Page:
Indian Horse

Indian Horse Chapter 41 Summary & Analysis

Summary
Analysis
Saul begins working in the forest as a “deadfall bucker.” This means that he’s responsible for cutting fallen trees into small pieces. The work is hard, but Saul likes it. He also likes being outside and experiencing the natural world.
Saul has allowed pervasive racism to discourage him from pursuing a career as a professional hockey player. Instead, he takes a menial job where, it might seem, he’s not as vulnerable to bullying.
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Saul’s coworkers are gruff white men. They drink heavily, and often call Saul insulting names like “Tonto” and “Geronimo.” Even when Saul does a good job, his coworkers insult him and laugh at him.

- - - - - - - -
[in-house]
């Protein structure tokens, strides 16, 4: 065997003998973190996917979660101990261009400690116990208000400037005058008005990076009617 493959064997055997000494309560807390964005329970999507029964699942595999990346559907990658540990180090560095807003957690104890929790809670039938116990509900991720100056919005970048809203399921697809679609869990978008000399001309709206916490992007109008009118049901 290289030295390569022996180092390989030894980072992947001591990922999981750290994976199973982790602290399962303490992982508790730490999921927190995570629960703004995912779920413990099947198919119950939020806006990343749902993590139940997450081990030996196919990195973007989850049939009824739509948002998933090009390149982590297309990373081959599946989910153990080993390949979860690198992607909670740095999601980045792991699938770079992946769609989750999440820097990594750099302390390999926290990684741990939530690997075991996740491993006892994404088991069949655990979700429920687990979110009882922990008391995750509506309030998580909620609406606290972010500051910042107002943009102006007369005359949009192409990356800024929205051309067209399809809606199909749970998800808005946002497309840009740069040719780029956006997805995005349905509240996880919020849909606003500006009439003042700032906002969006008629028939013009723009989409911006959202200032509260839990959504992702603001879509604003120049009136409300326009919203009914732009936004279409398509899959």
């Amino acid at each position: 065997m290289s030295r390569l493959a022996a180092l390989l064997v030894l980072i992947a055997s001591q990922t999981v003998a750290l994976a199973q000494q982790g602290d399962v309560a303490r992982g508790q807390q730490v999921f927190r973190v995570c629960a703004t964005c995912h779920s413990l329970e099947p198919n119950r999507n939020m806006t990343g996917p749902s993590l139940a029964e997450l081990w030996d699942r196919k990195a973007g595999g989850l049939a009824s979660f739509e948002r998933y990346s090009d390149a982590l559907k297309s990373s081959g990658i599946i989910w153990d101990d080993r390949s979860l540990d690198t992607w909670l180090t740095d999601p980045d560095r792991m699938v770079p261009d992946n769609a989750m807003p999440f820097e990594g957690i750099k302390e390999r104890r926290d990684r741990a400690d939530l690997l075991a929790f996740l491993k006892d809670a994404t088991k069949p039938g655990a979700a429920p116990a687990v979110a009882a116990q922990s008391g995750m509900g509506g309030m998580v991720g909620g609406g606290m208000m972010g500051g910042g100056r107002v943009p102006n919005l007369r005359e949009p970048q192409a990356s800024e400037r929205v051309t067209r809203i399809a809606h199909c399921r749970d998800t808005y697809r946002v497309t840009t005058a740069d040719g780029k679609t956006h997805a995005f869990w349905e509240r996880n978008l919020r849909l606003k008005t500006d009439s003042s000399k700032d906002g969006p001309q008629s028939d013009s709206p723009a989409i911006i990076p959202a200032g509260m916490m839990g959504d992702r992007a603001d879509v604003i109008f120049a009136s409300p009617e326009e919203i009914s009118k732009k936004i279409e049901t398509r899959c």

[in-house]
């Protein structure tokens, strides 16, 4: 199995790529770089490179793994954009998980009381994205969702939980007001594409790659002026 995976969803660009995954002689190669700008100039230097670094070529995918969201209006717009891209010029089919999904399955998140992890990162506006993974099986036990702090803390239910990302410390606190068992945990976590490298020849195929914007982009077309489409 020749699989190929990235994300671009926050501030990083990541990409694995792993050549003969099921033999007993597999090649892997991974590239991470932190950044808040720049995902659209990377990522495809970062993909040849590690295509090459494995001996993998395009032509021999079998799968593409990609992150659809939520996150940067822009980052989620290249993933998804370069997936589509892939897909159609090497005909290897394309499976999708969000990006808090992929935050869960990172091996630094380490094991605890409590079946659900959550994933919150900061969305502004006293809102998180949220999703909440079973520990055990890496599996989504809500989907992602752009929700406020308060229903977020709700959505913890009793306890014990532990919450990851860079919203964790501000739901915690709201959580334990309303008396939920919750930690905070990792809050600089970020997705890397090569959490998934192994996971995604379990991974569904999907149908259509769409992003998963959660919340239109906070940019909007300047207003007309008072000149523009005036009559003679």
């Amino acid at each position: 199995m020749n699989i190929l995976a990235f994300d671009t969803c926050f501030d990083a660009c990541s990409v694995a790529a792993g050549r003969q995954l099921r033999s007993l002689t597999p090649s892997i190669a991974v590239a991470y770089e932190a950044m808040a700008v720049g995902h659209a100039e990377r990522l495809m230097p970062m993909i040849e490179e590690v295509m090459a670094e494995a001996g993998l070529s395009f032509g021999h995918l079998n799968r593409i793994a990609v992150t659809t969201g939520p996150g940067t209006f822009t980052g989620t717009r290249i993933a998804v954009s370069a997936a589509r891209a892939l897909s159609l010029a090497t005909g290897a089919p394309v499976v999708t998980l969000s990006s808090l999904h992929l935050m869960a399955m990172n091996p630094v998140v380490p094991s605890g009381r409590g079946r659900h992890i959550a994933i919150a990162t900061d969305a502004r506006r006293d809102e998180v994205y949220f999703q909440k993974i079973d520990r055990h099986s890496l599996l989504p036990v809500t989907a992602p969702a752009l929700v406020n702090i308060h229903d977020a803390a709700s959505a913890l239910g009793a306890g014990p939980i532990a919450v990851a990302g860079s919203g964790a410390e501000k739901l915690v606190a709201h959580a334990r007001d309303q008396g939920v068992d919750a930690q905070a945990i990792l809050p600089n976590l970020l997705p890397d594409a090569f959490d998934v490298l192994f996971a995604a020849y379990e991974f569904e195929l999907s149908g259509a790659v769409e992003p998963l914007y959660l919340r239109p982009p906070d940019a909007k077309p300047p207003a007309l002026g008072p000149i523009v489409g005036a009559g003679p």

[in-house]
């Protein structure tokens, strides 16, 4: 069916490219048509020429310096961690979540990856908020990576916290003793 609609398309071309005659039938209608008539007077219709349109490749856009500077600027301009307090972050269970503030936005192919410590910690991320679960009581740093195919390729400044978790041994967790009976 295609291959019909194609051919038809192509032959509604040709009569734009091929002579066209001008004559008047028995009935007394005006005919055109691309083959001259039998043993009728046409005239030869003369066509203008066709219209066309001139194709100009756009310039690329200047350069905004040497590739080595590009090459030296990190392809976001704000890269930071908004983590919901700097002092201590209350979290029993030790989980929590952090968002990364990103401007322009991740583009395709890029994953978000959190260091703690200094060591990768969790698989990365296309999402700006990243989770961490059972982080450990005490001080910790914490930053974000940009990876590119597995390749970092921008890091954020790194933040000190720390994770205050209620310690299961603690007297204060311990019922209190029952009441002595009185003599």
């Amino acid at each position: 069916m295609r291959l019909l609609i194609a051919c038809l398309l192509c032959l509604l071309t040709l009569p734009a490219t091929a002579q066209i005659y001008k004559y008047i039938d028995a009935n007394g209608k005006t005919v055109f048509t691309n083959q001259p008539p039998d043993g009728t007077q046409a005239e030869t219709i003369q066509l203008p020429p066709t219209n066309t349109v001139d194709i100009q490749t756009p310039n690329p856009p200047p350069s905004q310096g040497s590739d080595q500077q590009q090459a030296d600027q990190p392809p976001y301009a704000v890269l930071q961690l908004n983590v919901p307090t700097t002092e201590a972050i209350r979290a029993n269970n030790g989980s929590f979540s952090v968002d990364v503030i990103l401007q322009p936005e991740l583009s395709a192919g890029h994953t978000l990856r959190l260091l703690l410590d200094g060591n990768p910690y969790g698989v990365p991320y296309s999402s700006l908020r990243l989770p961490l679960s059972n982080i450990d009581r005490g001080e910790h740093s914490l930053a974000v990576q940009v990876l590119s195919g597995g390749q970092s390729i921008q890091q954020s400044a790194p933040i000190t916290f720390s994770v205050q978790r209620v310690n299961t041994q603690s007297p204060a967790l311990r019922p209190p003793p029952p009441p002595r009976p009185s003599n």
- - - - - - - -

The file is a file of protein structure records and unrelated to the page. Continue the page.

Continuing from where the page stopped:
Even though Saul has taken this job in order to avoid being bullied for his race, he continues to experience this kind of bullying and prejudice.
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One night, a large coworker of Saul’s named Jorgenson gets drunk and tries to punch Saul. Saul blocks the punch and grabs Jorgenson’s throat, hard. Brutally, he hits Jorgenson in the head. The other men fall silent, and Saul walks out of the room. They never bother him again.
In the past, Saul has been careful to control his emotions. It was, in part, this quality that allowed him to become such a good hockey player. Now, Saul is so consumed with anger that he practically seems to be looking for a fight. While Saul’s fighting does cut down on the amount of bullying he experiences, it seems to alienate him from all other people—not just racists.
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